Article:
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March 7, 2023


Value vs. Growth: Reshuffling the deck

Value investing typically means looking past glitzy, high-flying names to consider “unloved” companies with less hype. Value stocks tend to trade at a discount to fundamental metrics such as book value, earnings, sales or dividends. In contrast to Value stocks, Growth stocks are equities of companies with strong anticipated growth potential.

In the past, Growth stocks were synonymous with the so-called “FAANGs” and other household tech names, but this might no longer by entirely correct. Similarly, it seems the knee jerk reaction to classify energy stocks as Value plays may no longer be fully accurate either…

Following a tumultuous 2022, a significant shuffle between the Pure Growth and Value indices has been observed, reflecting earnings and valuation shifts over the past year.

The Pure Value Index (SPXPV) has decreased from 119 to 85 members, while the Pure Growth Index (SPXPG) has grown from 58 to 73. This reshuffle is particularly noticeable at the sector level.

In the Pure Growth index, comprised of companies whose earnings are expected to grow rapidly in the future, fossil fuel firms have entered the fray. Exxon Mobil and Chevron are the best examples. Despite an urgent need to address global warming, which could impair the long-term viability of their sector, they both reported record profits for last year. Considering the entire energy sector, during what was a catastrophic year for financial markets, against the backdrop of the European energy crunch it provided returns of almost 60%. The S&P 500 fell by over 18%.

At the same time, large-cap tech companies stumbled, for both idiosyncratic and systemic reasons. The stay-at-home phase of Covid-19 played a major role in increasing the sales of tech firms and thus their profits in 2020 and 2021. However, the stage was set for a decline in their growth rates in 2022 with the “great reopening” and the subsequent economic recovery. Adding salt to the wound, the rise in interest rates dictated by central bankers as they attempt to contain inflation, has particularly hit the stock prices of tech companies as they rely heavily on the promise of sales and profits further out in the future (which are now subject to higher discount rates in present value calculations). As a consequence, Alphabet and some other tech behemoths have fallen out of the Pure Growth index.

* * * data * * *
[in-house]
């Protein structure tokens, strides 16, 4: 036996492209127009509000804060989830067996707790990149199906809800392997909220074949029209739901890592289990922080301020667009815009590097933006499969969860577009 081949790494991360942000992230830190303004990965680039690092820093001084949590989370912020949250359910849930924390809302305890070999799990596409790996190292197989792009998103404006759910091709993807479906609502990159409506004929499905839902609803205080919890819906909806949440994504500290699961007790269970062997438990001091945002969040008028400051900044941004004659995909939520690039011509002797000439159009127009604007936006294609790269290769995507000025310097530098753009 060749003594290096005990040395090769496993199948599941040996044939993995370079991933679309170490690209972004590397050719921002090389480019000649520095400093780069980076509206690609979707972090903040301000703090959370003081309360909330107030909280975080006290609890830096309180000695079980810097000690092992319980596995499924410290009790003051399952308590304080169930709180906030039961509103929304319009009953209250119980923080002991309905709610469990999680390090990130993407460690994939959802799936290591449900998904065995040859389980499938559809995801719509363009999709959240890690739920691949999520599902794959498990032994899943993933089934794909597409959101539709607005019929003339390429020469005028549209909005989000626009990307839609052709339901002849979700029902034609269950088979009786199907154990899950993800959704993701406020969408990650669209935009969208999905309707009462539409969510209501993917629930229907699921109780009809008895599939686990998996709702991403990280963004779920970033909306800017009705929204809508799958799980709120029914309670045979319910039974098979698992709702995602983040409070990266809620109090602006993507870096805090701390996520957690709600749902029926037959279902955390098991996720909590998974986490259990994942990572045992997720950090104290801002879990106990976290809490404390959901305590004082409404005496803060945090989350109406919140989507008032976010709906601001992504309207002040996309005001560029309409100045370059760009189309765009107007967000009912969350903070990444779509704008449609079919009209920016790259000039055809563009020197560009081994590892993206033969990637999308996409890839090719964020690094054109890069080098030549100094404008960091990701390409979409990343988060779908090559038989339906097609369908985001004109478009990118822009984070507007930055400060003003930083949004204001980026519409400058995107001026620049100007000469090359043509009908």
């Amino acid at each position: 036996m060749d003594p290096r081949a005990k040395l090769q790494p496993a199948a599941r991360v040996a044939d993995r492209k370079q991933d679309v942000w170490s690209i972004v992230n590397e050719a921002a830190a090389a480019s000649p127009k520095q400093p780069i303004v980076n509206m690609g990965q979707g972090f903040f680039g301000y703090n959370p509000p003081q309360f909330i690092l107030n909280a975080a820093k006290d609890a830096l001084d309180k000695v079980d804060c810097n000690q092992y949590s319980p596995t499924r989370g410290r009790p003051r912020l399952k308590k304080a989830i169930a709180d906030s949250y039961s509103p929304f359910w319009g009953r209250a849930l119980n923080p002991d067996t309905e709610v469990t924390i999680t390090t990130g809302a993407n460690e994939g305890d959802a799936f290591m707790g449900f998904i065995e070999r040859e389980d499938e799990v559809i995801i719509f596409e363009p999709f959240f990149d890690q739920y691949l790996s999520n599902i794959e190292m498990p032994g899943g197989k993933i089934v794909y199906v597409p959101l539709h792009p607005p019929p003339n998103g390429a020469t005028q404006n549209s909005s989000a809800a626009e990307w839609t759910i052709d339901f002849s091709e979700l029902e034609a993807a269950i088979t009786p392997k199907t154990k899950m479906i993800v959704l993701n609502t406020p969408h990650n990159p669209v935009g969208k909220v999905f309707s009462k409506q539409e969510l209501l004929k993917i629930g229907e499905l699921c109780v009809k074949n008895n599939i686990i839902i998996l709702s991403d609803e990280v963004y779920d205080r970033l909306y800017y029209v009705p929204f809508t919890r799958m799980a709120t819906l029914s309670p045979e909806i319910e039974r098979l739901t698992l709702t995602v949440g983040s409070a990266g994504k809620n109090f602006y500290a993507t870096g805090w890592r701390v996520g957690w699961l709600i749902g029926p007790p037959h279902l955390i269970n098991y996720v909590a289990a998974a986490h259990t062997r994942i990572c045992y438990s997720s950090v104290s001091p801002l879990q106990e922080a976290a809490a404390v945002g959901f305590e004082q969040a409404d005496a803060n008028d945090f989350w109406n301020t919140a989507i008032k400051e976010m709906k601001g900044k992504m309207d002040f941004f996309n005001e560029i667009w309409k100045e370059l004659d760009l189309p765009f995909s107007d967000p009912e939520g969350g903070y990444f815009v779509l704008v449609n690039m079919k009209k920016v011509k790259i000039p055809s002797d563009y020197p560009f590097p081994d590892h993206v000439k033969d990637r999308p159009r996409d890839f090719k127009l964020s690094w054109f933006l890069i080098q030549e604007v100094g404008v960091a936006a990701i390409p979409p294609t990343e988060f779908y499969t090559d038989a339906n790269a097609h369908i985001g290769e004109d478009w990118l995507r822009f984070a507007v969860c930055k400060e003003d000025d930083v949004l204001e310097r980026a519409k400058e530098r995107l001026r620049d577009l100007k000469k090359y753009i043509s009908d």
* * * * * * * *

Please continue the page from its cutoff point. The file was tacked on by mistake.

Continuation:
What we have witnessed is a significant weakening in the tech-growth and energy-value connection. During 2022, technology's weight in Pure Growth fell to 13% (its lowest share since 2014), from about 36%, while energy has jumped to 29% (the highest since at least 2005), from 8%. Also worth noting, is the fact that within the Pure Value index, the weight of the Discretionary sector has increased from 11% to 17%.

These observations can be seen as some representative consequences of how much the world and its financial markets have changed following the Covid-19 pandemic and the onset of the war in Ukraine.


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